As you travel down the quiet forest paths, you may feel a sense of smallness. Here, you stand amongst organisms that have met with countless other people throughout history who also stopped and stared in awe at the mighty boughs above them.
Recreation in Sequoia ranges from hunting and fishing to boating and beachcombing. For a great day at the freshwater beach, we recommend Hume Lake. The sandy shores are cradled by the massive surrounding forest, providing a quiet, peaceful time on the water. Fisher-folks greatly enjoy this lake, as it comes stocked with trout.
Only non-motorized boats are allowed on Hume Lake (for motorized boat fun, visit the Kern River Ranger District.) Don’t have your own boat? No problem! Boat and canoe rentals are available on site, as well as campgrounds, a gas station, and a market. This site is great to get just far enough into the wilderness to enjoy nature without worrying about forgetting essentials.
Sequoia Forest staff help manage six different designated wilderness areas that are not located entirely inside Sequoia. These wilderness areas extend to neighboring forests as well, so it is a team effort with the surrounding forests’ districts. The wilderness areas accessible from Sequoia are Jennie Lakes Wilderness, Golden Trout Wilderness, Kiavah Wilderness, Monarch Wilderness, South Sierra Wilderness, and Dome Land Wilderness.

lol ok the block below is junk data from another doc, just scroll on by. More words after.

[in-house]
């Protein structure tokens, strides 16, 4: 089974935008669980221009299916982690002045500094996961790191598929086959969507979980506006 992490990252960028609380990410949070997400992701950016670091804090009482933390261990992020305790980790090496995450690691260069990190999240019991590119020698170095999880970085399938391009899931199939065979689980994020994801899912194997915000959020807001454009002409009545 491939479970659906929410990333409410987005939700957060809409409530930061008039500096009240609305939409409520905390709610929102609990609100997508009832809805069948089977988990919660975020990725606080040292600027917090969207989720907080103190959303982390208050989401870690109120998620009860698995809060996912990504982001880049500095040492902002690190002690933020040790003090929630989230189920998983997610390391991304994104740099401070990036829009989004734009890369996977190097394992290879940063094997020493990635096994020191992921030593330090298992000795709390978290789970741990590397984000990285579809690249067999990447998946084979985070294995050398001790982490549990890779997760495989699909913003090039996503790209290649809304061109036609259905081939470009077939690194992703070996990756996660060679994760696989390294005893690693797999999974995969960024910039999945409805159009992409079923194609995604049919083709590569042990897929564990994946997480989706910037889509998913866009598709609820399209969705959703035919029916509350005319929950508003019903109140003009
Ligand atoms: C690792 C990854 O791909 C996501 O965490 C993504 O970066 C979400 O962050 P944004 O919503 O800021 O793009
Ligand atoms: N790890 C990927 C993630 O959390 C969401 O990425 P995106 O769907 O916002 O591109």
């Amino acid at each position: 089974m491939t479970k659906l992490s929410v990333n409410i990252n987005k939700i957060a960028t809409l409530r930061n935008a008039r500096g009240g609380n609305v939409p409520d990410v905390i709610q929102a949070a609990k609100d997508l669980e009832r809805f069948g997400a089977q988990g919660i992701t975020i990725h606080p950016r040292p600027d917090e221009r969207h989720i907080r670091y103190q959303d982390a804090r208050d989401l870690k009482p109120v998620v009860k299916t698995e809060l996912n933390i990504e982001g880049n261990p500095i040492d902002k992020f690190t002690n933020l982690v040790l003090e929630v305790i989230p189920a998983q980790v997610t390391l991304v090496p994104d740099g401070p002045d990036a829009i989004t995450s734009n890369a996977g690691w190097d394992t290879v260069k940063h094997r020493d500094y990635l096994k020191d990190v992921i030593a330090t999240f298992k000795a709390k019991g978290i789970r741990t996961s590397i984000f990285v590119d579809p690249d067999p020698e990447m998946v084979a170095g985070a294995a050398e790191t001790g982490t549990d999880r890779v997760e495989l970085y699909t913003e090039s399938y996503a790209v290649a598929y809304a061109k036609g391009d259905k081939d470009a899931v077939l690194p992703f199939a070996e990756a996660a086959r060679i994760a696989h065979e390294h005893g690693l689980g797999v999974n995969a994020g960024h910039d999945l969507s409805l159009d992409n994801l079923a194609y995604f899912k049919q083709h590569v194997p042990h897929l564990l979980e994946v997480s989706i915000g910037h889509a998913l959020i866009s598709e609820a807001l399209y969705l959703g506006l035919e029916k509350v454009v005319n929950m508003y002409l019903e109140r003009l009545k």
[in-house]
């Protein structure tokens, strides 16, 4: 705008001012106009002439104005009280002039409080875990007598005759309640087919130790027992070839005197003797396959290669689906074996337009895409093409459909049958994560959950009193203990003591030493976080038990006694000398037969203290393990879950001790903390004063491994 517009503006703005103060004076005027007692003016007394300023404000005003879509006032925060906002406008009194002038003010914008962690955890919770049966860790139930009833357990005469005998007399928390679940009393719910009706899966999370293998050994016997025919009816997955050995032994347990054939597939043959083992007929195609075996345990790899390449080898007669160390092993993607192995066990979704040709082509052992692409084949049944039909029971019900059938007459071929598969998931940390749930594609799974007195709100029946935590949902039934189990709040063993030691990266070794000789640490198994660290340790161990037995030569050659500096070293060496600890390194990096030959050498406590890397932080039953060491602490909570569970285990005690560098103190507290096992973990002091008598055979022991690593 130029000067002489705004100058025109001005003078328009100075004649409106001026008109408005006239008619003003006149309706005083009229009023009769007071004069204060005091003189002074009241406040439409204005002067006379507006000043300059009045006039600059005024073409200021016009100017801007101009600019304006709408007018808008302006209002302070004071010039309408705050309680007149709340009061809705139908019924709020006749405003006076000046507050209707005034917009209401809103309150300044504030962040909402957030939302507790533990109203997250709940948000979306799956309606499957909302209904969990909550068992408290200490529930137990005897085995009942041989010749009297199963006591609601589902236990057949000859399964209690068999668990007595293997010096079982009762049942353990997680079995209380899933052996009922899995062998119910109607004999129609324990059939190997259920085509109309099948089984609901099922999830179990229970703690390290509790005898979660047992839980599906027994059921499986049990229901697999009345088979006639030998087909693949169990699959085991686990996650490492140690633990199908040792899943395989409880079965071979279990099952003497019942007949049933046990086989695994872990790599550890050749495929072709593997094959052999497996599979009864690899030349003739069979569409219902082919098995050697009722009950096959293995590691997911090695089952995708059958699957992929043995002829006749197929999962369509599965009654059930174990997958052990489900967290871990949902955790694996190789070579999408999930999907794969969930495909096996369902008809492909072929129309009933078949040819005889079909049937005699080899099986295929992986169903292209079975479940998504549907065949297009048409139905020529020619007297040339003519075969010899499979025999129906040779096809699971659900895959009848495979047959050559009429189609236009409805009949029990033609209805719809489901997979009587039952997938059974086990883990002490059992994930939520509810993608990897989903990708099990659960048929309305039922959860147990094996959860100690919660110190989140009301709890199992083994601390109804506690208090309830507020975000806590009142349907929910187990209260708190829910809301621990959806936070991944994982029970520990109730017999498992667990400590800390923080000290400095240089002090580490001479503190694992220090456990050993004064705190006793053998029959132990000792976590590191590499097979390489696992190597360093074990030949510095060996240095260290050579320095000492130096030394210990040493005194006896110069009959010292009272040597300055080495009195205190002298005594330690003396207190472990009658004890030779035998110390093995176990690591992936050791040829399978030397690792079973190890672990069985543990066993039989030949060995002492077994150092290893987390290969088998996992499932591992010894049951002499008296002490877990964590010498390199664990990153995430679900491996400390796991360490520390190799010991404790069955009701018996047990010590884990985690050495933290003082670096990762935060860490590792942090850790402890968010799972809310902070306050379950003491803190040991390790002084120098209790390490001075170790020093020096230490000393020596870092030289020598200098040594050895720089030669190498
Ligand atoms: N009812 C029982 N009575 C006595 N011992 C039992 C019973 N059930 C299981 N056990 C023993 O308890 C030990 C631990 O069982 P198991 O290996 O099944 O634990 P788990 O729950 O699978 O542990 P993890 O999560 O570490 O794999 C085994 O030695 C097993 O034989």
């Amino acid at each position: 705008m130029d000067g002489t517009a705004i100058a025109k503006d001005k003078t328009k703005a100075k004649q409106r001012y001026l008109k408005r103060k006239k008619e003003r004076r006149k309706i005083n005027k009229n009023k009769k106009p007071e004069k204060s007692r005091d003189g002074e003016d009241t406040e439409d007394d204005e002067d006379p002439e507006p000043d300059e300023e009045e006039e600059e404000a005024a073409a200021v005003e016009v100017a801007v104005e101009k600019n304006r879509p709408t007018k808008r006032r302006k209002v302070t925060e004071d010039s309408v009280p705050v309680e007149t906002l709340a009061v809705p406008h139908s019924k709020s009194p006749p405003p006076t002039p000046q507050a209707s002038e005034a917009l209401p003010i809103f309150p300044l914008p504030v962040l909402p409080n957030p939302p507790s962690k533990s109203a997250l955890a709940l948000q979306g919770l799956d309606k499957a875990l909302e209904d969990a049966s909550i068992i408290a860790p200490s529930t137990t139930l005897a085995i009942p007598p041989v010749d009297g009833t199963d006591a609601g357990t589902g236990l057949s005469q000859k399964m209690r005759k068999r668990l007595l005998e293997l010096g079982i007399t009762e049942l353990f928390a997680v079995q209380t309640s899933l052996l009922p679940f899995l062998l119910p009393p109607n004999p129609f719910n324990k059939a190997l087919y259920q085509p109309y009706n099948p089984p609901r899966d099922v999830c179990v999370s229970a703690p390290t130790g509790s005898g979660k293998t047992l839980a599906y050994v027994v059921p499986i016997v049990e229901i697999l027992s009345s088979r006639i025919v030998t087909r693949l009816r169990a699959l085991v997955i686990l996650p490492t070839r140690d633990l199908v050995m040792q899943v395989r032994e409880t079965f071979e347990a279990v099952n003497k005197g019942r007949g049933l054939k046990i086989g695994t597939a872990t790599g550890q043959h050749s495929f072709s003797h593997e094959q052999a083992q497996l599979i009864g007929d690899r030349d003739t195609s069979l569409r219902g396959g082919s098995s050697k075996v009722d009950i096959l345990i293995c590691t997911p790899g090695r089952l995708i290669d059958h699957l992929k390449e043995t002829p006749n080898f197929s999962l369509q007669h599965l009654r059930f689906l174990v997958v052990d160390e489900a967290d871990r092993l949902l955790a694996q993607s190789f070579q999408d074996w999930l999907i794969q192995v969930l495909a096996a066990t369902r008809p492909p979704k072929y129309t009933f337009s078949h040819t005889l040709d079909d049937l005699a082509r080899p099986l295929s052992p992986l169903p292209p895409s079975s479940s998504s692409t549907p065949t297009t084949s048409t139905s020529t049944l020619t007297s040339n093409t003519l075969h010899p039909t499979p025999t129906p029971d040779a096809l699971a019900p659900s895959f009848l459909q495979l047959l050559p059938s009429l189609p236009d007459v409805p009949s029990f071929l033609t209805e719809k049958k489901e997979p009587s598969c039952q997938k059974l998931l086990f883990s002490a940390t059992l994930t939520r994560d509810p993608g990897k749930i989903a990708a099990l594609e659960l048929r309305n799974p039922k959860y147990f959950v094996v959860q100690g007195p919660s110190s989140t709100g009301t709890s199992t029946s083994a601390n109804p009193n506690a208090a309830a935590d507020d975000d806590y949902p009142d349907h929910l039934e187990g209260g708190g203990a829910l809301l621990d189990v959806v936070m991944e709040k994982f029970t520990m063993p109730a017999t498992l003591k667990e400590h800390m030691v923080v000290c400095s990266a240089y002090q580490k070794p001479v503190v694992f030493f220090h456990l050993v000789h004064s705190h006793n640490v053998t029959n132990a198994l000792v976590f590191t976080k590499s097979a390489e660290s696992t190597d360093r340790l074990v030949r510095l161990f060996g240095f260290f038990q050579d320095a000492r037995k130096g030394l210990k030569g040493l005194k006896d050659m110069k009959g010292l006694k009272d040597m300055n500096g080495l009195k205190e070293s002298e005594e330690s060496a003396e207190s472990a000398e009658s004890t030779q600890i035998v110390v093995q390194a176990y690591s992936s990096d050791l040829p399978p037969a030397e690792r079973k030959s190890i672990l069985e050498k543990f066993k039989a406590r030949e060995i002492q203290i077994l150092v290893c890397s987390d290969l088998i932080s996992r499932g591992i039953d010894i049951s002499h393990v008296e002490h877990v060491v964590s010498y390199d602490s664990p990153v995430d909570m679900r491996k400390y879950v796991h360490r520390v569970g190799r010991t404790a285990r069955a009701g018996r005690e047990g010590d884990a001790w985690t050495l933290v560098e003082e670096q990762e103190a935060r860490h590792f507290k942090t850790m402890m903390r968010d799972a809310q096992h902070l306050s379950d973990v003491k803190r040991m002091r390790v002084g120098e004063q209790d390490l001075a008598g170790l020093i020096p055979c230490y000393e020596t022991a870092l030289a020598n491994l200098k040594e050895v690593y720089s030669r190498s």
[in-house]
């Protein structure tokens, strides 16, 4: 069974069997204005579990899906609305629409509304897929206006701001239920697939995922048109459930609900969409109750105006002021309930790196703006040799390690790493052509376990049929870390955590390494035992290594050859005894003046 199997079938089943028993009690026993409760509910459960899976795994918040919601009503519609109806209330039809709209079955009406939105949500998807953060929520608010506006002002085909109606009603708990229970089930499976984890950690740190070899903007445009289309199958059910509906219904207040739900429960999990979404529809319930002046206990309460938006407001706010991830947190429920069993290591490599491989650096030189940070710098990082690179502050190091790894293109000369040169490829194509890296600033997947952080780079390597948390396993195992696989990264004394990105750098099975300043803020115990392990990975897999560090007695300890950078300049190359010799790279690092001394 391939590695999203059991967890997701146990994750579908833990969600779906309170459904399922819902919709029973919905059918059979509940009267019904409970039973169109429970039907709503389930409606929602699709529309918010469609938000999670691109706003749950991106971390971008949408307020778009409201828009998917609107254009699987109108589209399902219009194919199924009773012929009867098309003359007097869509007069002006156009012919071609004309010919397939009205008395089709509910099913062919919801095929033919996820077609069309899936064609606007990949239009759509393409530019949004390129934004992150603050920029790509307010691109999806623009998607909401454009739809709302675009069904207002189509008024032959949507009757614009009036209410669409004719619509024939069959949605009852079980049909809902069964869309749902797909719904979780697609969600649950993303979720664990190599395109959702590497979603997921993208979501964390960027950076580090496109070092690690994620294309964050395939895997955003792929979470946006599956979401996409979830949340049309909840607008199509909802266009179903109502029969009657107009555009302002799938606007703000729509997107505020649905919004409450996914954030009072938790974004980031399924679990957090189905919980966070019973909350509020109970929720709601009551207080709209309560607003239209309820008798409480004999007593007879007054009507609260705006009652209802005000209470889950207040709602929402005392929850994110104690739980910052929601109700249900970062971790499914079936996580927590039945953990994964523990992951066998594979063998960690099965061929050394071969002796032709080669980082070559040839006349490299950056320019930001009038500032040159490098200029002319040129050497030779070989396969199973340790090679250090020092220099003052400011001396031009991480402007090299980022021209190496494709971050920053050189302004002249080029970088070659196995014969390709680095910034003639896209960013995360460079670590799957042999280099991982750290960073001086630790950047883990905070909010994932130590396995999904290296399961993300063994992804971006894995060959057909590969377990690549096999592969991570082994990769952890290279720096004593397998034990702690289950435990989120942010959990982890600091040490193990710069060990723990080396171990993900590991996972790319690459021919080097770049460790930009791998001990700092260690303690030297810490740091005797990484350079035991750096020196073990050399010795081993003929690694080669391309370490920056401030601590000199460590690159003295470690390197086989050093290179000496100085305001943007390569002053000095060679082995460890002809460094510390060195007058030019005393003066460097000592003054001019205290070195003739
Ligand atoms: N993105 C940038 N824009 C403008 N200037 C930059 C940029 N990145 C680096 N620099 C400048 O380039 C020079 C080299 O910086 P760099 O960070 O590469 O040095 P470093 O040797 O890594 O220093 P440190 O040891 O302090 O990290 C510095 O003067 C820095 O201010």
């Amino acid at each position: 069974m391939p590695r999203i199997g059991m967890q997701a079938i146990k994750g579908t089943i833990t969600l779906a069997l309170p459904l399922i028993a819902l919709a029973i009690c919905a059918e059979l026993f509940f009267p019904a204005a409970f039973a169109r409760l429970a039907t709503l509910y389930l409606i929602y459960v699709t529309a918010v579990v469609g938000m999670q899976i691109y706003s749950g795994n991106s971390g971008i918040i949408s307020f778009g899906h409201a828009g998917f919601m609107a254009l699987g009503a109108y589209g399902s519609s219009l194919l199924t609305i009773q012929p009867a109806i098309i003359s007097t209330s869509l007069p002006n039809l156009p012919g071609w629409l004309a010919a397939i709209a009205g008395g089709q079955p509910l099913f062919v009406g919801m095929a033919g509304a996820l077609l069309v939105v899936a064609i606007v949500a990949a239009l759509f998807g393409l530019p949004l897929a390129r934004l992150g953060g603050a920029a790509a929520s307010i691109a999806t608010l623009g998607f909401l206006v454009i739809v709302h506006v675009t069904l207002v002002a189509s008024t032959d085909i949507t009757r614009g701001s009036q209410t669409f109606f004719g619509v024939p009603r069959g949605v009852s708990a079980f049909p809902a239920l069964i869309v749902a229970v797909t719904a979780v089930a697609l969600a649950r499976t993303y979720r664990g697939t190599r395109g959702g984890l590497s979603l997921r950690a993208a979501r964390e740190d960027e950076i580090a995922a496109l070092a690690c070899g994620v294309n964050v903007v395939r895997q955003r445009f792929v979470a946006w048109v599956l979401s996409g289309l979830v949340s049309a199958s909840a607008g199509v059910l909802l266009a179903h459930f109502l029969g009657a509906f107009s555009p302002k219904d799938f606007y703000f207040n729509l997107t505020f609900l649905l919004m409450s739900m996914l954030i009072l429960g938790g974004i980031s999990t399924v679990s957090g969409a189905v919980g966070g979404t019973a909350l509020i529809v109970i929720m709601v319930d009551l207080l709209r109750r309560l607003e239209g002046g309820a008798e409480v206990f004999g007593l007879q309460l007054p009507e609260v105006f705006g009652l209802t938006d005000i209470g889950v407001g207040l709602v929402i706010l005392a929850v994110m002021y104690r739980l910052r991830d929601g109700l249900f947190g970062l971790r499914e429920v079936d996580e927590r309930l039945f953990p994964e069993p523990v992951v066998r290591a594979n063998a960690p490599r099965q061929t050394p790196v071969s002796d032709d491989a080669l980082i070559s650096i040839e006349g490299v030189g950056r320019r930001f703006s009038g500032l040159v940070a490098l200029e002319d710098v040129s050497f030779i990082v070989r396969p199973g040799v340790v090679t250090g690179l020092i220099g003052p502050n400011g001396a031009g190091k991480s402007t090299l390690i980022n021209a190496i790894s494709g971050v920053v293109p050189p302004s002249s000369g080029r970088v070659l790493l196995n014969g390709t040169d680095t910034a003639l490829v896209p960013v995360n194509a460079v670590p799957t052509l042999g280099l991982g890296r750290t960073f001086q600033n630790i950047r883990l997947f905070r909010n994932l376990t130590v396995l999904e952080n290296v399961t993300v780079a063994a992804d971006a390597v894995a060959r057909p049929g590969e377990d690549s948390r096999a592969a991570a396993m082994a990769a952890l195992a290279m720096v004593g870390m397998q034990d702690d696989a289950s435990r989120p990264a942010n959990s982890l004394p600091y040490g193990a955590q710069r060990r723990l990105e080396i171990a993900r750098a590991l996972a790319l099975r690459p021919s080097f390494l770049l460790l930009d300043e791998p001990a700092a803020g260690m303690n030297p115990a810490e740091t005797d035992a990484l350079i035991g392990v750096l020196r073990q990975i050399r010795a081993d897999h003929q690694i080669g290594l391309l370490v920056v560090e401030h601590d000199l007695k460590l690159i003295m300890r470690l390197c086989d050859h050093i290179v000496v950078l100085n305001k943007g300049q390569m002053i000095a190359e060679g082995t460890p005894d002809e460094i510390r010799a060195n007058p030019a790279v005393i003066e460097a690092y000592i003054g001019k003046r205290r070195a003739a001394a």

It is hard to name the wilderness areas without giving special mention to Monarch Wilderness. This is one of the most beautiful areas in the forest for its variety and bountiful wildlife sightings. The wilderness area begins at 2,000 feet above sea level and ends at 11,000 feet. There are three trails, altogether making 30 miles of hiking terrain. If you choose to give this area a go, you will be treated to views of the dazzling wildflower meadows and mountain streams of The Sierra, the famously massive trees of King’s Canyon, and the ever tranquil Grizzly Lake.
All in all, no matter where you’re from, you can’t go wrong with a visit to this natural treasure. The forest service maintains this beautiful land to be enjoyed by all, and indeed all should see it, if they have the chance.
Want to keep up with the latest Sequoia National Forest news? This is an especially great idea if you are planning a trip soon. This Alerts and Notices page will provide you with important, up-to-date information like trail closures, fire warnings, and weather conditions.
Want more information on another forest? Luckily for you, The National Forests.com is on a mission to cover every national forest in the United States! Keep it in your reading list and watch for new articles about every forest in every state.
As always, have fun, be safe, and leave no trace!
– By Heaven Morrow